For me, part of writing a poem is saying it out loud. You have to discover what the rhythms of the words are doing and find out where you want short and maybe longer pauses.
Sometimes you discover that the phrase you’ve written is particularly fun to say – or particularly awkward. If it’s fun I might consider repeating it or using it as a chorus. Or I might see if I can change other lines to make them more fun to say too.
If it’s awkward, then I’ll rework that bit of the poem – unless I’m writing about awkwardness, in which case I’ll have managed to write about awkwardness in an awkward kind of way and I’ll be really pleased.
When I read my drafts out loud I try to say the words for all they’re worth. I exaggerate the bounces and dips, I think about whether the words seem to want to go fast or slowly. This is about discovering the music the words make and it matters a great deal. The sound the words make is like the background music to the sense they make. You don’t want a sad meaning with a jolly bouncy speeded-up soundtrack, or a happy poem that sounds like a miserable snail crawling over a damp brick.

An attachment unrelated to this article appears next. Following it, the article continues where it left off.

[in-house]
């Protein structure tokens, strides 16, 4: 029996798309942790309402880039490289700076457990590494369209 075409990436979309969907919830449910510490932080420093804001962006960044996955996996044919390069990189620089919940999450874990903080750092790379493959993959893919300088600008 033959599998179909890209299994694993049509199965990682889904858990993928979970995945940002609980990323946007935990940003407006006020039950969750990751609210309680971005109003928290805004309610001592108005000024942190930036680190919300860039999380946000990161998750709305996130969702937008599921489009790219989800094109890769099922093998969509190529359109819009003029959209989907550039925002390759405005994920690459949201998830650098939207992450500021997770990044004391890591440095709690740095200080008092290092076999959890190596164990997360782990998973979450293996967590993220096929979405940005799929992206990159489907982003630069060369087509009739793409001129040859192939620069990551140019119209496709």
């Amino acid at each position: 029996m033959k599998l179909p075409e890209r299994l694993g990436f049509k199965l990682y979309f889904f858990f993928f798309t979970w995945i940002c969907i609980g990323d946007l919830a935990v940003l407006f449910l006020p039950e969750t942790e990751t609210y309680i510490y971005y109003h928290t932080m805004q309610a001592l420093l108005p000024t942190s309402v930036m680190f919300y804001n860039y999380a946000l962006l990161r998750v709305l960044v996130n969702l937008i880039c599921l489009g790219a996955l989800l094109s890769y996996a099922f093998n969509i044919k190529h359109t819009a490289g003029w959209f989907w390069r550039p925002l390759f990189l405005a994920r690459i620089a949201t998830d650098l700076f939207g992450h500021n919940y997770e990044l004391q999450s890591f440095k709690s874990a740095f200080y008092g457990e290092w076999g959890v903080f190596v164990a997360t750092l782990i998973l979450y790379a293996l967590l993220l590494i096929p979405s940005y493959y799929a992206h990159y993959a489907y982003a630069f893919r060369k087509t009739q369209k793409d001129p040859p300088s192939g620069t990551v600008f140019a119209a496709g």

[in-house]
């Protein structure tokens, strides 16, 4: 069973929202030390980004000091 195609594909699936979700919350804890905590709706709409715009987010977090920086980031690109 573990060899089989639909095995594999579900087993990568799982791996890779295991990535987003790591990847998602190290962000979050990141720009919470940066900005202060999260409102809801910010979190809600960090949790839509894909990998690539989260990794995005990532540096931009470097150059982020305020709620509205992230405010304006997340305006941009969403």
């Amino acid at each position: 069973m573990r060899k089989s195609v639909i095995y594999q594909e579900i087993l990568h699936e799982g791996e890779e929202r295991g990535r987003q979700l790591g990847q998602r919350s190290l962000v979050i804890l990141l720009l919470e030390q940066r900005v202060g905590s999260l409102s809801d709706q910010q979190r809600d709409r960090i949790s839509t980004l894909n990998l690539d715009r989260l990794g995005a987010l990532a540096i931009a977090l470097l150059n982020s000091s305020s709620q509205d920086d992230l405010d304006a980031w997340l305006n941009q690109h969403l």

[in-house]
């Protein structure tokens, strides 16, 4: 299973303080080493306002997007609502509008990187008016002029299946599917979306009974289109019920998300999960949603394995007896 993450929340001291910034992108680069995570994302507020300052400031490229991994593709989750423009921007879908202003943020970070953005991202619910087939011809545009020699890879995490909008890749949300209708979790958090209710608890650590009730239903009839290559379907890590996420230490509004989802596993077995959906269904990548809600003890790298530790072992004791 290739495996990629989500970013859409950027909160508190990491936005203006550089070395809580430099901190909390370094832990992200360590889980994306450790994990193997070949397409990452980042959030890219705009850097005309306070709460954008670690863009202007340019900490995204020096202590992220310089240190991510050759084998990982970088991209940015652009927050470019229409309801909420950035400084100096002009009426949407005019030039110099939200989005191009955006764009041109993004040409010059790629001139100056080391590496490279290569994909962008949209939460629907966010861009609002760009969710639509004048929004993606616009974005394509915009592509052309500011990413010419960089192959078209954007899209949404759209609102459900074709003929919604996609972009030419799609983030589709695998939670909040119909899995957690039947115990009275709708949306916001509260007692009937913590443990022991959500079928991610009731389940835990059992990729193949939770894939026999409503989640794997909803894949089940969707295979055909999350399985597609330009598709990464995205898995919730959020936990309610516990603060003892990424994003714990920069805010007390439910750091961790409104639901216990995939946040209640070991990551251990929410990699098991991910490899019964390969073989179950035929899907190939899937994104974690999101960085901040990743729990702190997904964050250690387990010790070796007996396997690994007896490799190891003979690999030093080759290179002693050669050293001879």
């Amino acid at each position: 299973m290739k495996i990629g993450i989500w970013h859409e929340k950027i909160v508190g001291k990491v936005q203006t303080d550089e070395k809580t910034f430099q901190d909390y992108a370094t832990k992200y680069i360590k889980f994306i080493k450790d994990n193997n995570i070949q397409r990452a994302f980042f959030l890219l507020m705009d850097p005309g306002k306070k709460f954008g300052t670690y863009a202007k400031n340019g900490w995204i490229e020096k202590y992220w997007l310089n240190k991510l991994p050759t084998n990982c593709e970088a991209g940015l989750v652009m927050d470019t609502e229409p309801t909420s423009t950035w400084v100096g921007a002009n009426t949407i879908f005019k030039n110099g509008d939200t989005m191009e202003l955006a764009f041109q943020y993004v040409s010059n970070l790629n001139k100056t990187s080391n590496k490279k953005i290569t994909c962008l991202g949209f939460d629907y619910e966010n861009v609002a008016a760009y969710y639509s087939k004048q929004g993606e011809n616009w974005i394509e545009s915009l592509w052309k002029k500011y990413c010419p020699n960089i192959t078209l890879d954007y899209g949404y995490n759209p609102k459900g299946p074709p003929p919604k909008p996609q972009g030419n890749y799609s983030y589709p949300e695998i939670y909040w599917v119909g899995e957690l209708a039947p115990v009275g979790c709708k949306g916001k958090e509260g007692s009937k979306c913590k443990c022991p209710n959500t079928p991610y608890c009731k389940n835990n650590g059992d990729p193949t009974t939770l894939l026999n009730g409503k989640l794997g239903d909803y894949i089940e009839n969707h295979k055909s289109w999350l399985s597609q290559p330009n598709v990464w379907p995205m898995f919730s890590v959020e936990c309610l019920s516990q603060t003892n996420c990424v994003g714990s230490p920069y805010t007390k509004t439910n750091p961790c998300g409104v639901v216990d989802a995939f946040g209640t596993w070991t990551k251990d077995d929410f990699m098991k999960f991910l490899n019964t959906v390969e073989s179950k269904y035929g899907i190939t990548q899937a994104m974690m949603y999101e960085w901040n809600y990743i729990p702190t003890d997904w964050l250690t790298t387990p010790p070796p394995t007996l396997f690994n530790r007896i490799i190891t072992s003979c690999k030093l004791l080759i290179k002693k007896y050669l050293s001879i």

I do this with all my poems. I perform them as part of the writing process. I’m usually on my own in the house so I can be as daft as I like – but I have been known to tap out rhythms and mutter them under my breath on the train. Maybe that’s why hardly anyone ever comes to sit next to me…